The BCPNN methodology thus uses a neural network architecture to identify unexpectedly strong dependencies between variables (e.g. drugs and adverse reactions) within the WHO database, and how dependencies change after the addition of new data. The dependencies are selected using a measure of disproportionality called the information component (IC):
where px = the probability of a specific drug being listed on a case report; py = the probability of a specific ADR being listed on a case report; and pxy = the probability that a specific drug-adverse reaction combination is listed on a case report.
Thus the IC value is based on:
• the number of reports with the specific combination (cxy); and
Positive IC values indicate that the particular combination of variables is reported to the database more often than statistically expected from reports already in the database. The higher value of the IC, the more the combination stands out from the background.
From the distribution of the IC, expectation and variance values are calculated using Bayesian statistics. The standard deviation for each IC provides a measure of the robustness of the value. The higher the Cx, Cy and Cxy levels are, the narrower the confidence interval becomes. If a positive IC value increases over time and the confidence interval narrows, then this shows a likelihood of a positive quantitative association between the studied variables. The UMC, as the WHO Collaborating Centre for International Drug Monitoring, is responsible for the technical and scientific maintenance and development of the WHO International Drug Monitoring Programme. The Programme now has more than 60 member countries, annually contributing around 150 000 suspected ADR reports to the WHO database in Uppsala.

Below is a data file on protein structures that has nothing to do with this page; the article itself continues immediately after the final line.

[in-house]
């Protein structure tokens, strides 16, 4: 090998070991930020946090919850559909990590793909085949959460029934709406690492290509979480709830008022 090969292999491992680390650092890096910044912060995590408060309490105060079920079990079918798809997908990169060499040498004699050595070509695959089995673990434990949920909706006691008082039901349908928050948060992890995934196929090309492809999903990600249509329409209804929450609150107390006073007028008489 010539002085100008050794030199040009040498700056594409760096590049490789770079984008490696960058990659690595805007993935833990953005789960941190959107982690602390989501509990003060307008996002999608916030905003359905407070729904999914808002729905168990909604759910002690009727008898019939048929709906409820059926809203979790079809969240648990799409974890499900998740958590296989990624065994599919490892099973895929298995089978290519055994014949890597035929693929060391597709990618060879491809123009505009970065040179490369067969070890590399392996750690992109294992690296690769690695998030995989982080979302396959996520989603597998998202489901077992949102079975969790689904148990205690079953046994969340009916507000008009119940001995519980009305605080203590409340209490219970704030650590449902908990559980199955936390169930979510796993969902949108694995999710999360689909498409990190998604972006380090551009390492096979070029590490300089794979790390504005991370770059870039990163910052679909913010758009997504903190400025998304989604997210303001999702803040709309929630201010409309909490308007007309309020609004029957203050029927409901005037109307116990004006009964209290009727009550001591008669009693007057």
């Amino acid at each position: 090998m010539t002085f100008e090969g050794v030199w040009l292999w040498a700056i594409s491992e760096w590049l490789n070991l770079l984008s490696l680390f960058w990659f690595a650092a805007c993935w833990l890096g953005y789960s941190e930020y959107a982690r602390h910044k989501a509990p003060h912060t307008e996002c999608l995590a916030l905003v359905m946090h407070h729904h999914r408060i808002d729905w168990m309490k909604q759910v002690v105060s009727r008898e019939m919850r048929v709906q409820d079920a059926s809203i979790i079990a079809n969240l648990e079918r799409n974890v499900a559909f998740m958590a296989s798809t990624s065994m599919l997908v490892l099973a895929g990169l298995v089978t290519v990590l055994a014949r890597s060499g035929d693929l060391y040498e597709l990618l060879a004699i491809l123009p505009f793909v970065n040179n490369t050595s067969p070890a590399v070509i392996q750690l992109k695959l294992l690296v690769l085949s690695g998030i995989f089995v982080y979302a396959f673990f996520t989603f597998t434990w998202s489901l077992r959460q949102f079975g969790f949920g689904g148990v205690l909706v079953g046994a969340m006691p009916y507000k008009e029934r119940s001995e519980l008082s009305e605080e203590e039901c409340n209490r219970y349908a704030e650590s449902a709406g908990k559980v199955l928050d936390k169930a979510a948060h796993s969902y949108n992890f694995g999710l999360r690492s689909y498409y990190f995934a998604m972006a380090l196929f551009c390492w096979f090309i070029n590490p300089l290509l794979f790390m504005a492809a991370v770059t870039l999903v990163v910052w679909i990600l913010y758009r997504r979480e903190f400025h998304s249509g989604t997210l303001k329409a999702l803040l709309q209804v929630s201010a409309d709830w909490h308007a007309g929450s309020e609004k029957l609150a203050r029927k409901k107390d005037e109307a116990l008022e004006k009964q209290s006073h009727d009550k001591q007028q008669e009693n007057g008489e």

One of the main aims of the international pharmacovigilance programme is to identify early signals of safety problems related to medicines. To aid this, a new ADR signalling system has been provided for national monitoring centres and authorities, using the BCPNN. It complements the previous signal generation procedure that involved the examination of unwieldy, large amounts of sorted and tabulated material by an expert panel. An overview of the new signalling approach, including results from the first part of an evaluation including a comparison against another signalling system, has been published (Lindquist et al, 2000).
The new system is based using the BCPNN to scan incoming ADR reports and compare them statistically with what is already stored in the database.
A new quarterly output to national centres contains statistical information from the BCPNN scan. It also contains frequency counts for each drug and ADR listed, both individually and occurring together. The figures from the previous quarter are also included and the data are provided in computerised format.
Drug-adverse reaction combinations that are statistically significantly different from the background of reports ("associations") are sent to a panel of reviewers for evaluation and expert opinion. Within the WHO Programme a "signal" concerns "information regarding a possible relationship between a drug and an adverse event or interaction". As previously, signals of possible safety problems are circulated to all national centres participating in the international pharma-covigilance programme for consideration of public health implications.